5. Josna, this is certainly a story that needed to be told and I’m glad you broke your blogcation to get this out to us.

    I’ve often felt that here in North America, parents seem to have given up on their children. They’ve given up their rights to their own children, to some nonsense about children’s identity, legal liabilities and nanny-state interference.

    As kids grow up, they need a framework of rules. Not hard rules, but they need to be told what’s done and what’s not. And most importantly, when and where those rules may be modified. Let me explain that last bit. How a child talks to his siblings, older or younger, may not be the best way to talk to a stranger, a teacher, or even their parents.

    Far too often, we see a set of hard rules being laid out and people, even adults, are given no incentive or encouragement to use good sound judgement.

    In my day job as a consultant who builds process frameworks I’ve seen time after time, organizations fail in making their staff follow their processes. And they can’t understand it. When I tell them, that one size DOES NOT fit all, they look at me as I’ve just said something profound. We’re just not being told to use our brains anymore.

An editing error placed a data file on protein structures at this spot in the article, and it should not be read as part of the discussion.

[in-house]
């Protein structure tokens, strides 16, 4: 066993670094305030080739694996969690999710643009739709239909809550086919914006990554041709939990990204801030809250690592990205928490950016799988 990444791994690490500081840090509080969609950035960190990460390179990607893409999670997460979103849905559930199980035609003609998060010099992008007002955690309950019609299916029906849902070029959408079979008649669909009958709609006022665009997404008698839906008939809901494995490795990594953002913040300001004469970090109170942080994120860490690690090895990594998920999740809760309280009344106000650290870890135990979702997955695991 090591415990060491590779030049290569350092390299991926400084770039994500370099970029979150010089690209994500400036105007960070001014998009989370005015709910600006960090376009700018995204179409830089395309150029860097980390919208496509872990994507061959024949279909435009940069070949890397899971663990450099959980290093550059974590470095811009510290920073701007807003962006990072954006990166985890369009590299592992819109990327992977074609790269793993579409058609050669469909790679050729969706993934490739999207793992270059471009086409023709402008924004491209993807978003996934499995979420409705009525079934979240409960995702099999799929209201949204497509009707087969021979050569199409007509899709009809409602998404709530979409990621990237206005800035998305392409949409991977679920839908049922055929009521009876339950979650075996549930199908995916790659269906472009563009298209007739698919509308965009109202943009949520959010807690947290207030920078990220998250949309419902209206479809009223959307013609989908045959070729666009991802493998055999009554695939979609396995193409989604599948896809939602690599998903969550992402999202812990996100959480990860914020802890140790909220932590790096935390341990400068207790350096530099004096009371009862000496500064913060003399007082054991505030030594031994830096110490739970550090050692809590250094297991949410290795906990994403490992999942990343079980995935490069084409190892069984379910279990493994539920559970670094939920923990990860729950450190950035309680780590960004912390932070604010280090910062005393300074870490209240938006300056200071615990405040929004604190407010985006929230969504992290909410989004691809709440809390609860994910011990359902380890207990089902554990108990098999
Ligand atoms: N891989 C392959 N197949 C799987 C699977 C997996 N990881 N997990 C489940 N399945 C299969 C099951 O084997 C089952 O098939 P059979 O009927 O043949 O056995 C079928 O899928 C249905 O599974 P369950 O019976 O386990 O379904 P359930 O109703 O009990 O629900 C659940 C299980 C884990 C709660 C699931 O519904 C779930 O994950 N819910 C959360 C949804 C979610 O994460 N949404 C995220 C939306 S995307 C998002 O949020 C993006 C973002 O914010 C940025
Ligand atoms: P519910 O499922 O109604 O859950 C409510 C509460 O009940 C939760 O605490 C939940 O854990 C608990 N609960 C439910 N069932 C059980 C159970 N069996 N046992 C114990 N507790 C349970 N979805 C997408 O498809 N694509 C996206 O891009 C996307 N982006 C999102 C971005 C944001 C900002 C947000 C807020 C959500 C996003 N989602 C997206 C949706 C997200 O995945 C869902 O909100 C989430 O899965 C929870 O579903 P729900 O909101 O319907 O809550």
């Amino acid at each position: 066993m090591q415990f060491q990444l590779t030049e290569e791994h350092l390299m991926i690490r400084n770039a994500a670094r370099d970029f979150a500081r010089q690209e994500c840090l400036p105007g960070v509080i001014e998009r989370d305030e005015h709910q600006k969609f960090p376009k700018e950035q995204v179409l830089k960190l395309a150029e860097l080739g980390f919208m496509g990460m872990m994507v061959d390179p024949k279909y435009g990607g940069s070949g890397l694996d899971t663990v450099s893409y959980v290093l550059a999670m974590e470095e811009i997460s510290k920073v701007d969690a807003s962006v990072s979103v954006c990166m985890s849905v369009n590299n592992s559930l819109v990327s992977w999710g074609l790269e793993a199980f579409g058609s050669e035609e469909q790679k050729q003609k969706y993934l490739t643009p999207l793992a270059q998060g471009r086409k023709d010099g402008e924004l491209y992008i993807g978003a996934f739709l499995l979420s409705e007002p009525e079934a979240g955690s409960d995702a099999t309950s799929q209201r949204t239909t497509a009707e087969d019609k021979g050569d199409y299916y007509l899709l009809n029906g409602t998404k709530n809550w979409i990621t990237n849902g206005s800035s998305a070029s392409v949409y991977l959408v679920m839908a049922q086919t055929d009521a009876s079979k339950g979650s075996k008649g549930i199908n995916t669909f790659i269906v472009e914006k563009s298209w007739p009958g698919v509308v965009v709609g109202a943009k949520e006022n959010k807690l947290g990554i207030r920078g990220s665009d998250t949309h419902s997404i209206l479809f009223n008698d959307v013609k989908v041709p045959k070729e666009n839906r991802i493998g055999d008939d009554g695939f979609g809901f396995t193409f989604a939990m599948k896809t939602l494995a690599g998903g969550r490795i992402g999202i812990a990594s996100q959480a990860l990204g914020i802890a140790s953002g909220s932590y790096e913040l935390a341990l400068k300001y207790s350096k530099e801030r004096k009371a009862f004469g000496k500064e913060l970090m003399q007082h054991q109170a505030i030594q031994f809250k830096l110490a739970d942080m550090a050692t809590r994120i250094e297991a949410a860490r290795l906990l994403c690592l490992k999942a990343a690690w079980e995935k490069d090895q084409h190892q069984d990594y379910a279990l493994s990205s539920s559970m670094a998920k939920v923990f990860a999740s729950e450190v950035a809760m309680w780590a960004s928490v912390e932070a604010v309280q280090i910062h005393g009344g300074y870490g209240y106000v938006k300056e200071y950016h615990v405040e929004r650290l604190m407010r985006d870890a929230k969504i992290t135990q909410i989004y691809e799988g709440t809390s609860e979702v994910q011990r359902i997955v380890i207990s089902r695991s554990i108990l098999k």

This starts in childhood now and is being carried on. ( Missed you, btw.)

    • Thank you! It’s nice to know I was missed (probably not nearly as much as I’ve missed both writing and receiving comments like yours). Yes, I agree: it’s so important to teach, and to model, firm but flexible guidelines for civil and courteous behavior in the world. I can’t claim to have modeled all the behavior I’ve tried to teach, though; and you’re right that everyone is different, and must make sense of the basic principles in their own way. Still, if we are shown them in childhood, we develop a yardstick, even an instinct for right action, something that used to be called a conscience. Best wishes, J